Alexandria Residents Council, which has a seat on the ARHA Board of Commissioners, is due to elect officers in June, according to Richard J. Blake, the current ARC representative. He announced this in response to a question from Commissioner Carter Flemming who has expressed frustration over the past year about the lack of ARC activity. "When you don't have an active group, it's hard to have an election," Miller said.

Williams also complained about the loitering of large groups of youth on the street with nobody, including the police, seeming to take any action. "Many times they have stood in front of my place and I've had to tell them to move on. But, when there's 15 or more people there a bullet doesn't have a name," he said.

"That area has gone through a variety of changes. It got better for a while. But, now its slipping a lot again," Miller admitted.

WILLIAMS' FRUSTRATIONS WERE BUTTRESSED by Richard Storms, a long-time ARHA resident. He questioned the lighting on ARHA property. "We need more lights on the playground and in the alley ways," he said.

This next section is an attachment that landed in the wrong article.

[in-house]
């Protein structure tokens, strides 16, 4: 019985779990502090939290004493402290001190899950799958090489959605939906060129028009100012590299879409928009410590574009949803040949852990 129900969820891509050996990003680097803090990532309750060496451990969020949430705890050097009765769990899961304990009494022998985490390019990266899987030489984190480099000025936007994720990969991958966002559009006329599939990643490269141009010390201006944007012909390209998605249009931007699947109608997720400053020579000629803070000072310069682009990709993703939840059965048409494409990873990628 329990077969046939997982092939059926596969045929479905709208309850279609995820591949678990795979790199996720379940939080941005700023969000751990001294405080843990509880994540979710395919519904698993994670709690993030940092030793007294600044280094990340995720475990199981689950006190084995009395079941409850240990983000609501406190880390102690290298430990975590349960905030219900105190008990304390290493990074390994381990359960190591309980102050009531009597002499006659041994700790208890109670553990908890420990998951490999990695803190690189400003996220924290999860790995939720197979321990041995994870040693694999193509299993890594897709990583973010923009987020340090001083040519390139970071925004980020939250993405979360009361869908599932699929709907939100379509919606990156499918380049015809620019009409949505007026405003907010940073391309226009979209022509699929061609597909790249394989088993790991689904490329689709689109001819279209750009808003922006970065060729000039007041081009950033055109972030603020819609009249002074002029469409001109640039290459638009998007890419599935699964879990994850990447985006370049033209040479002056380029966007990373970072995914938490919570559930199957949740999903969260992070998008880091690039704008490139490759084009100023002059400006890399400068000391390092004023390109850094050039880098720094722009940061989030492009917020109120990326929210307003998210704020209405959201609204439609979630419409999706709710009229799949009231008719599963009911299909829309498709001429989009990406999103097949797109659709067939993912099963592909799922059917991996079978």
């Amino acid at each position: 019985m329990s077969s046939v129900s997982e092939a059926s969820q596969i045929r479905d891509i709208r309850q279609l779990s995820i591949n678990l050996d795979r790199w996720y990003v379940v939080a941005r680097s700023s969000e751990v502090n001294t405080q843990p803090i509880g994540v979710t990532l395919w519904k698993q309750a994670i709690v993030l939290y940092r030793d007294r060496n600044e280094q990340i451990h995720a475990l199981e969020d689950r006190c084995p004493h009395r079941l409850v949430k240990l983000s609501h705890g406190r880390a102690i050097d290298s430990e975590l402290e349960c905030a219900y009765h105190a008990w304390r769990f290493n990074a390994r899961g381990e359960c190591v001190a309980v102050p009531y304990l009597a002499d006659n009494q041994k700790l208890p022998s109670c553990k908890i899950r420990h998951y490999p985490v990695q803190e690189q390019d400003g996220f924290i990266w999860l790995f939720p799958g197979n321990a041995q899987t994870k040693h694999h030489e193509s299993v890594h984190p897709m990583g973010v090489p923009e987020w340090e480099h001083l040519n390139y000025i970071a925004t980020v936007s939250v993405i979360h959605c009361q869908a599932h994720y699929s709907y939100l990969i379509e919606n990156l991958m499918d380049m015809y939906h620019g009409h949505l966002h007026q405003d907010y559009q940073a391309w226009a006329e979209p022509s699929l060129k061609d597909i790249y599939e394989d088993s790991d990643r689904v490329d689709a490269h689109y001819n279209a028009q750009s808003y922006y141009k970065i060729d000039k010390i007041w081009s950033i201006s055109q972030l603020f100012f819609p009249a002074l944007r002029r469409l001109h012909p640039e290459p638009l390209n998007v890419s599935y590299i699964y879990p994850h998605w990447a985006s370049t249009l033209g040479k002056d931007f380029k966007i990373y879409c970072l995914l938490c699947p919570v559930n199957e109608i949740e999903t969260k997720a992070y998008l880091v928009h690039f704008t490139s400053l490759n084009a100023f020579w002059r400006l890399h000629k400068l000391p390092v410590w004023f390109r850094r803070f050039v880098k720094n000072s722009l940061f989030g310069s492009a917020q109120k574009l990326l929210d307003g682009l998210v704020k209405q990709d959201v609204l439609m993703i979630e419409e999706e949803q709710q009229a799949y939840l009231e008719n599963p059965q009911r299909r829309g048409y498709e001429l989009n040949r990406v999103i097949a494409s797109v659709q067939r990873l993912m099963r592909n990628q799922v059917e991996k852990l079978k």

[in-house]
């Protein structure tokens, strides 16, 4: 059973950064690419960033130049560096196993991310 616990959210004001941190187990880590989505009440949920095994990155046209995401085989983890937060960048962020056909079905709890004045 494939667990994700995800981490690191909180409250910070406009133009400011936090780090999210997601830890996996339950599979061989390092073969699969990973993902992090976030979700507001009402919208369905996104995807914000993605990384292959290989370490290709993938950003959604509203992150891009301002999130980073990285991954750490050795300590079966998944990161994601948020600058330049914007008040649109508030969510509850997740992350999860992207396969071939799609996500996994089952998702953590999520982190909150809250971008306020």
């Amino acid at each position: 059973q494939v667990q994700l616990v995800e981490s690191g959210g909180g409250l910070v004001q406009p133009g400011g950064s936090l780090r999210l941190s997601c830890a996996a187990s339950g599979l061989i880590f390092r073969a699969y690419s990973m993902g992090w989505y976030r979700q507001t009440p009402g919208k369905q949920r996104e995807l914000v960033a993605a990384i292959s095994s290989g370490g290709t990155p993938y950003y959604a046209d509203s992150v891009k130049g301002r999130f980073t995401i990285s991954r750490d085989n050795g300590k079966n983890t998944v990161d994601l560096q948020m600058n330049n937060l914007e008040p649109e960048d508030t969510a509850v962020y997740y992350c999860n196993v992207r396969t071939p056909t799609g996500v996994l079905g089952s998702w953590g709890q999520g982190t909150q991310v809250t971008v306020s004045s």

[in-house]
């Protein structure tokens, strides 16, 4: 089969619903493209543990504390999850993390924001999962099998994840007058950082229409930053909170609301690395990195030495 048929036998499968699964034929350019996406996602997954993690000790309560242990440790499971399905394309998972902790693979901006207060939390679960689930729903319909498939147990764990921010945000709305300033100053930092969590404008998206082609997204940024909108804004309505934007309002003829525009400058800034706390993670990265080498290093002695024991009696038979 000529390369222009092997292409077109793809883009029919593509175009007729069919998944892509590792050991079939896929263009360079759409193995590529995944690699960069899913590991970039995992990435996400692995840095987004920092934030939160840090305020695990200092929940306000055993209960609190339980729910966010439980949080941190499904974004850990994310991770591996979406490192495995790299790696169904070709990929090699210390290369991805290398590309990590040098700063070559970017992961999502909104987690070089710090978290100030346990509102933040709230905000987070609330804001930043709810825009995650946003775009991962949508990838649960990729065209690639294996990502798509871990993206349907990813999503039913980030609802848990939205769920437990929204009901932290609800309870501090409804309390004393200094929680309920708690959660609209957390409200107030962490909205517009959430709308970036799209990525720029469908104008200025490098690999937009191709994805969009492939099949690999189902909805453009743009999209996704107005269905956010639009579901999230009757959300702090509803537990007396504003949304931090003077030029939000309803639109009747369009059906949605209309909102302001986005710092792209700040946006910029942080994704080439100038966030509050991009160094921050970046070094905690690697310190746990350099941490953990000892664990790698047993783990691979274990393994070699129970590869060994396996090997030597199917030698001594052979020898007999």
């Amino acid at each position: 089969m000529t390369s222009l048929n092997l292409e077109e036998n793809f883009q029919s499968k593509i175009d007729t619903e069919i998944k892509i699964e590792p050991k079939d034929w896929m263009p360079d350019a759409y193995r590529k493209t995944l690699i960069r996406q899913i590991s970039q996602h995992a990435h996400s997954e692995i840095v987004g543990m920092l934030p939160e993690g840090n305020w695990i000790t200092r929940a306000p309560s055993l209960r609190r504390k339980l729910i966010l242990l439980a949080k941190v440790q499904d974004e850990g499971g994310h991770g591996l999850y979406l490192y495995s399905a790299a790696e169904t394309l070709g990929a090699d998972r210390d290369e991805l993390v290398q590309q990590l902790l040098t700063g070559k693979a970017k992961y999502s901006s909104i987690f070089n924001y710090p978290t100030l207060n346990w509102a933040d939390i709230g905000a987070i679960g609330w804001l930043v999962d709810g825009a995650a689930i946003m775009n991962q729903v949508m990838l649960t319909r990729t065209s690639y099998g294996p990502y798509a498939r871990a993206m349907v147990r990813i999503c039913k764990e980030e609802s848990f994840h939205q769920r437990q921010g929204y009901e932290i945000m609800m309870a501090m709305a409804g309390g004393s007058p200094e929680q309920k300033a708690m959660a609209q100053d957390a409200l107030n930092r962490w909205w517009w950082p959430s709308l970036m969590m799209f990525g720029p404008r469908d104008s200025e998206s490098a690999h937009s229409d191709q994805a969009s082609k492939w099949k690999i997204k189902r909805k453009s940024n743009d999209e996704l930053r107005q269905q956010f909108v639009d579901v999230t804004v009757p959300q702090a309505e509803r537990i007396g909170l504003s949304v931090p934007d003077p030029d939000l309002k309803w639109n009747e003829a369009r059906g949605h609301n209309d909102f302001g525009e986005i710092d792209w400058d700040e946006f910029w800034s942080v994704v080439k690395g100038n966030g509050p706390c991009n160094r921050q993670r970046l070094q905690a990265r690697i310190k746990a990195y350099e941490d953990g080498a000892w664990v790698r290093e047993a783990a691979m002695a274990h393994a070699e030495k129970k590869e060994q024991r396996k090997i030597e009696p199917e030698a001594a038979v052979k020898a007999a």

"At two and three in the morning you can hear people taking on the playground and smell the drugs. If there were more lighting they wouldn't congregate. They know they can't be seen, that's why they are there," Storms insisted.

"I've reported the lights being out to both ARHA and the City. Nobody has done anything," he said.

To his complaint, Tucker suggested he call Dominion Virginia Power, "The lights are their responsibility," she said. Storms informed her that he had done that and was told by them replacement would take "three to four months."

"If you light that area up like a Christmas tree it will shine into people's units and then we'll hear complaints about that," Miller responded. "But, if it's on our property we'll get them fixed."

Just when Miller was ready to move into the regular agenda items, Otis Weeks, resident of Ladrey Highrise and former spokesperson for that tenant group, announced, "We also have a drug problem right here." Ladrey Highrise on Wythe Street is the site of ARHA Board meetings.

In addition to drug dealers entering Ladrey, Weeks said, "We also have street walkers coming in here. It comes from tenants bringing unauthorized people in. When we have a complaint we bring it here to the Board but the problem keeps on."

In response to these complaints William Dearman, executive director, ARHA, turned to Mike Wiser, ARHA attorney, to explain some of the difficulties they face in dealing with the various criminal problems. Wiser rarely attends Board meetings.

"People see things and are willing to bring them to the attention of management. But, they are not willing to testify in court and that is the problem I face on a regular basis," Wiser said.